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Commandos 2: Men of Courage
Score: 65%
ESRB: Teen
Publisher: Eidos Interactive
Developer: Pyro Studios
Media: DVD/1
Players: 1
Genre: Puzzle

Graphics & Sound:
Commandos 2: Men of Courage is a perfect example of why console gaming is not PC gaming. Not to say this isn't a game someone wouldn't enjoy, but the first indication of why that happy person probably will be on a PC instead of a PS2 is in the graphics department. Resolution of a standard analog TV set is...well, it's not 1280x1024. Obviously, results may vary and if you're out there with Monster cables and a high-end set, you may see better performance than me and my middle-of-the-road Toshiba analog set with RCA cords that I think go back to about 1982. The point of this ramble is that where most PC games of this variety look sharp and have high levels of detail, great potential resolution (limited more by RAM than video hardware or screen potential in most cases) and a lot of fancy lighting and particle effects, Commandos 2: Men of Courage looks pretty poor for PS2. The characters, especially when you zoom in to look at them closely, are vague and indistinct. From 1,000 feet (the bird's-eye view you play from during most of the game) everything is hunky-dory, but if you think you're the only one getting a headache from looking at all the tiny objects on screen wondering which one is a sandwich and which is a landmine, you're not alone. To try and compensate, the developers filled each screen with lots of stuff, trees, fences and enemy soldiers. The texture and color is impressive at first, but with everything as small and fuzzy as it is, you'll find it is tough to get acclimated, really tough to learn all the little objects without sleeping next to the manual for a week or so, and tough-meets-tougher-than-tough to settle down and enjoy Commandos 2 when you're right on top of the screen squinting. The fact that this game ships on DVD helps make it a whopper in scope and means all kind of nice audio effects, music and video can be packed on, but where graphics leave much to be desired in the living room, gameplay is definitely the cat that ate the canary.

The premise of Commandos 2 follows a period in time where Germany was flattening Europe, most of the large Allied forces were tied up and relatively powerless to stop the halt of the Third Reich, and the need for a more precise approach is seen. The Commando squad is a perfect answer, with its small group of specialists trained to infiltrate inside enemy lines and hit hard where it counts. If you haven't played the previous installment, imagine a combination Real-Time Strategy game, Puzzle game and Action game. Developing resources like an RTS is not the case here, instead you'll have to learn the strengths and special attacks and defense powers of 8 Commandos and a dog named Whiskey. The dog comes in handy, believe me. Using each character selectively fits into solving some of the game's stickier problems, and knowing who to use, how, where and when to use them is the Puzzle aspect of the game. But, being that you probably are even considering this one for the WWII angle, rest assured you'll see plenty of explosions, go into gun battles pistols blazing and even sneak around knifing guards and driving vehicles. It's a big stew.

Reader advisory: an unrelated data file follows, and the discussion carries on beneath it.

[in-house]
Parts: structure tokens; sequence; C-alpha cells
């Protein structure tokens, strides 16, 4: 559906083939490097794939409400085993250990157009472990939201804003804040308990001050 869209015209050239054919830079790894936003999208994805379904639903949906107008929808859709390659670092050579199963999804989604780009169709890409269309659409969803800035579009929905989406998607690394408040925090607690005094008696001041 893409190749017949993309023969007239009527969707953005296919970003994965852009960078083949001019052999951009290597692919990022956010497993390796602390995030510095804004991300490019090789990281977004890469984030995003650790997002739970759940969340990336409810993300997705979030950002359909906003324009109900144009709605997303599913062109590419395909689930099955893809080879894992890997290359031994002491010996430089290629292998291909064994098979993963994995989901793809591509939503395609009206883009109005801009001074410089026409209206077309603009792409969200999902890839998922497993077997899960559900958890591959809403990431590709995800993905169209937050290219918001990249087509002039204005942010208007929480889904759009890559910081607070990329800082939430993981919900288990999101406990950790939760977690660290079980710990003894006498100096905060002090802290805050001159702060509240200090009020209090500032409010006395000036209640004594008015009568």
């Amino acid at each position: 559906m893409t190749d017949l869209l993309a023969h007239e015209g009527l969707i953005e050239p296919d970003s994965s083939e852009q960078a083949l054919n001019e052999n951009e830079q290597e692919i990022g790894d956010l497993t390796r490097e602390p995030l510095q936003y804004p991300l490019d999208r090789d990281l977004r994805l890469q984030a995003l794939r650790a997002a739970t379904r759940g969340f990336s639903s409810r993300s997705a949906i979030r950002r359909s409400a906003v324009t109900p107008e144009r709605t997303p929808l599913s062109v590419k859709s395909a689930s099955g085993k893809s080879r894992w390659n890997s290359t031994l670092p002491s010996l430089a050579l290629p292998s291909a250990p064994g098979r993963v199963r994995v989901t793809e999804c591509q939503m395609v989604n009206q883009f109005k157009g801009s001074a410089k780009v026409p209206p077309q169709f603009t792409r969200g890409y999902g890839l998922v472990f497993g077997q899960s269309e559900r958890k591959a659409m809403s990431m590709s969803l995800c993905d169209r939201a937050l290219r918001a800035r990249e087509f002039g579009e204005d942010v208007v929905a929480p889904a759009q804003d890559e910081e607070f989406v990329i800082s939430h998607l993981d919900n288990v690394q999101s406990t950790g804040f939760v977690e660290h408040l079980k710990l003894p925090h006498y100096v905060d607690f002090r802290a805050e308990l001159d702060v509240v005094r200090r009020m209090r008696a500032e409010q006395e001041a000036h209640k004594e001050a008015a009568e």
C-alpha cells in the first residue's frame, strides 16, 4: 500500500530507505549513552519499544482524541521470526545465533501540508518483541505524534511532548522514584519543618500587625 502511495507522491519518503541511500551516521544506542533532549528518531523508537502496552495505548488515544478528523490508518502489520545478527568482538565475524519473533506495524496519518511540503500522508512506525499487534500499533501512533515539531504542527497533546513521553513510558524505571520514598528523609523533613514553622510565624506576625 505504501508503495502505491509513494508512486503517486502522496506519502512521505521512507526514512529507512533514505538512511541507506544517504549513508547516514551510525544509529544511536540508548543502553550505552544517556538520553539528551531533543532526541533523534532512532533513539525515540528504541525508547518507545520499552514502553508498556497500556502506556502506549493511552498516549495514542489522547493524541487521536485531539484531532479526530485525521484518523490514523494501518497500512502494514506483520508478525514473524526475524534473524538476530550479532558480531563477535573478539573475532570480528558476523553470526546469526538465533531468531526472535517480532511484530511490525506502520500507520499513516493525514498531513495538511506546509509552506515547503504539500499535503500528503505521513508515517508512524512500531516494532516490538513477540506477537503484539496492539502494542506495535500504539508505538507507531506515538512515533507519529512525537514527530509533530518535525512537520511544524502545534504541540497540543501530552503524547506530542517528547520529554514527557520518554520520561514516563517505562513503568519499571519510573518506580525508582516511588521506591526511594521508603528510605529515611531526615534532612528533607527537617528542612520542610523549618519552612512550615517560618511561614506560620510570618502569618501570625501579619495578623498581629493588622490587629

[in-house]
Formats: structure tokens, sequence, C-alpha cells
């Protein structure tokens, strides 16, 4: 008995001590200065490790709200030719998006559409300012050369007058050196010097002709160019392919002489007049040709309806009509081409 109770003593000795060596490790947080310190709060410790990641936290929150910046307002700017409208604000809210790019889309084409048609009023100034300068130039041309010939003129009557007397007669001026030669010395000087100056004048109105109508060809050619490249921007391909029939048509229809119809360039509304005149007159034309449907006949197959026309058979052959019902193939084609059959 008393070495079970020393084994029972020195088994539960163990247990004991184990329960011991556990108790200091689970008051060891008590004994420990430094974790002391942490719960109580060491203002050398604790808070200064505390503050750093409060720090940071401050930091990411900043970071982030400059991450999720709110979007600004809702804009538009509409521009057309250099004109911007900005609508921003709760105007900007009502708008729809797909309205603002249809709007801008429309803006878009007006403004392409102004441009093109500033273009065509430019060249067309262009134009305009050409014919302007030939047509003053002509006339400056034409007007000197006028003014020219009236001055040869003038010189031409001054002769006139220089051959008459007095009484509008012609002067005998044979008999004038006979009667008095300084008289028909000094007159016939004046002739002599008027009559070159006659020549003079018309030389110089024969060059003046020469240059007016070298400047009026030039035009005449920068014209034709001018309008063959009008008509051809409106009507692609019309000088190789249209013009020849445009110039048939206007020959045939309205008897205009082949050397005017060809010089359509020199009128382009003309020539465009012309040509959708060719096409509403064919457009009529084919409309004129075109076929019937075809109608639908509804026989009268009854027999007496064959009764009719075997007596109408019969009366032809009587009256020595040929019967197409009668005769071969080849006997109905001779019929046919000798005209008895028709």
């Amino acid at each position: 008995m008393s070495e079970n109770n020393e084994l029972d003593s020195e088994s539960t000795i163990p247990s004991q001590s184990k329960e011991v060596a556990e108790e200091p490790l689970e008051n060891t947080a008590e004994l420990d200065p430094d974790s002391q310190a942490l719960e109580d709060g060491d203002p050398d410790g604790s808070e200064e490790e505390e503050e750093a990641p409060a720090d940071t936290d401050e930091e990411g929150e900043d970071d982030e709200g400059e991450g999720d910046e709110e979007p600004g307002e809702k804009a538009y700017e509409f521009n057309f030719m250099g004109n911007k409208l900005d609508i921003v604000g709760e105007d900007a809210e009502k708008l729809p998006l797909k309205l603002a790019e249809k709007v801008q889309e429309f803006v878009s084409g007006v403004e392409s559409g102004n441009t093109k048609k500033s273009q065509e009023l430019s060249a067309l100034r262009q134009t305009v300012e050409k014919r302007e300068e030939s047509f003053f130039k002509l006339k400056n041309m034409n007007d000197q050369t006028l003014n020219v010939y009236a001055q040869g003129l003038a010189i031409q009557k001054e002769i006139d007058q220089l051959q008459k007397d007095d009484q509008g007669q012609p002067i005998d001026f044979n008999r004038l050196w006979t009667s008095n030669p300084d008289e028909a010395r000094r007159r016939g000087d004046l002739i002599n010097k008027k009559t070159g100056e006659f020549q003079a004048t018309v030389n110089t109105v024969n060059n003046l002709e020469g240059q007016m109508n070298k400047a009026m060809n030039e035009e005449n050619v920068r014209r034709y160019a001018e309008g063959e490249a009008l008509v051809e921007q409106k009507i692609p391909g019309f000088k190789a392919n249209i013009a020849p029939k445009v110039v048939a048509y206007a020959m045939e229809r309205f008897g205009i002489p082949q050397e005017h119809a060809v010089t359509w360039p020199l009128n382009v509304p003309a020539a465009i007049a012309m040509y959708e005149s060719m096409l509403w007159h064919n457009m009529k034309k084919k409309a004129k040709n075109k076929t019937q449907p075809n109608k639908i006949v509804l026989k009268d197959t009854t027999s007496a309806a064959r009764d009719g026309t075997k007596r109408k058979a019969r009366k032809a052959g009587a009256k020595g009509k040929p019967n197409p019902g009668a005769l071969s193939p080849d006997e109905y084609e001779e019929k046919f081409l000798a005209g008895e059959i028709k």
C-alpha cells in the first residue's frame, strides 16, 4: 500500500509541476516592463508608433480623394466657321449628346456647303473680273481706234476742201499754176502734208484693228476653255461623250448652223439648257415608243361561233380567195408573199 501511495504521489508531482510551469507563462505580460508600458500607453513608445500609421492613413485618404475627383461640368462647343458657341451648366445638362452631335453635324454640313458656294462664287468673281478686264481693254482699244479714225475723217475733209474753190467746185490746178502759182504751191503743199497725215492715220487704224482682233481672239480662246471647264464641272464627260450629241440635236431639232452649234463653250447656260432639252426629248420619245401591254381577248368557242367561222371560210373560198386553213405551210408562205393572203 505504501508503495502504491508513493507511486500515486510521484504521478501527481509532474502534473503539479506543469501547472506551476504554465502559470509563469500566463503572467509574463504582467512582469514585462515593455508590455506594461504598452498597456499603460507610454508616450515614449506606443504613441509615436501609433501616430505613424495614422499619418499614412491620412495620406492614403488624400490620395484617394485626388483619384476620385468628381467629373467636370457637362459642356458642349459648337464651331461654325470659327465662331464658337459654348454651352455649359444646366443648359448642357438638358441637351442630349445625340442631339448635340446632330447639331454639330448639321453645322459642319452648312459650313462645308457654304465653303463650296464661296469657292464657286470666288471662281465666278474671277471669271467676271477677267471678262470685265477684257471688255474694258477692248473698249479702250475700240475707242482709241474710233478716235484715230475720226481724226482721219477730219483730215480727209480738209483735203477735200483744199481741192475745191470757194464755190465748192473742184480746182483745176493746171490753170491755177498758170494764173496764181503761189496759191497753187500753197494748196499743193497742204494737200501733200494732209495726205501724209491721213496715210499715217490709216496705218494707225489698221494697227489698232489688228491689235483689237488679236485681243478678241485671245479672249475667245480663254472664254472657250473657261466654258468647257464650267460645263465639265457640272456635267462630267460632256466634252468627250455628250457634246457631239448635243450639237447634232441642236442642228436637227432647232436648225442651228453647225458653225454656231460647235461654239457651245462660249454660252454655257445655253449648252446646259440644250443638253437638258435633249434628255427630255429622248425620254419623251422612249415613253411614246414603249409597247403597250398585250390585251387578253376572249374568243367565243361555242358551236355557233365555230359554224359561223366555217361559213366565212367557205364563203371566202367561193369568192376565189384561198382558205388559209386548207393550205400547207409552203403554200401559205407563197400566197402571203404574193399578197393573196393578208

And just like it takes a big, well stocked kitchen to make a big stew, you'll find your PS2 controller gets way too small to handle the action in Commandos 2. Trying to pretend 30 or more actions can be mapped onto a controller with max 14 buttons is a pretty notion, and I was impressed with the creativity the developers exhibited, but in the end playing with a DUALSHOCK just screams, ''Wrong Tool!''

During an extensive Tutorial section, you'll find every action explained and each Commando's special skills detailed in examples that you control. The Tutorial is literally over an hour long, which already seemed a red flag in my mind. Trying to jump into the action would just be insane, but hopefully even after the basic Tutorial you'll know how to select characters and move them around, select multiple characters, attack enemies and trade inventory items. Much like any good RPG or RTS, you'll find some dependencies among characters play into puzzles. So, in the first real mission you find a fence that must be cut by your Sapper, but it takes the Thief to infiltrate by climbing a pole and swinging along a wire to bring back some wire cutters to move things along. Each character can be used in special areas, but there are usually several solutions to any one obstacle. This is the fun part of the game, and it is tempting to hang in there and overcome any control issues or the immense learning curve once you feel the sense of accomplishment gained by playing through the early missions. A good save system means you aren't having to go all the way back to the beginning of a mission and missions are pretty short, so the level of frustration doesn't have to be high. But it is. The ease with which you'd map distinct keys on your PC keyboard to various actions and move a mouse to control much of the fine movement in Commandos 2 is missing here. I even got jammed up during the Tutorial while driving some of the vehicles, and the entire experience felt a bit half-baked somehow. But, the thought behind each challenge and level shines through, and Commandos 2 is not a complete loss for those patient enough to sit through some trying times learning the interface.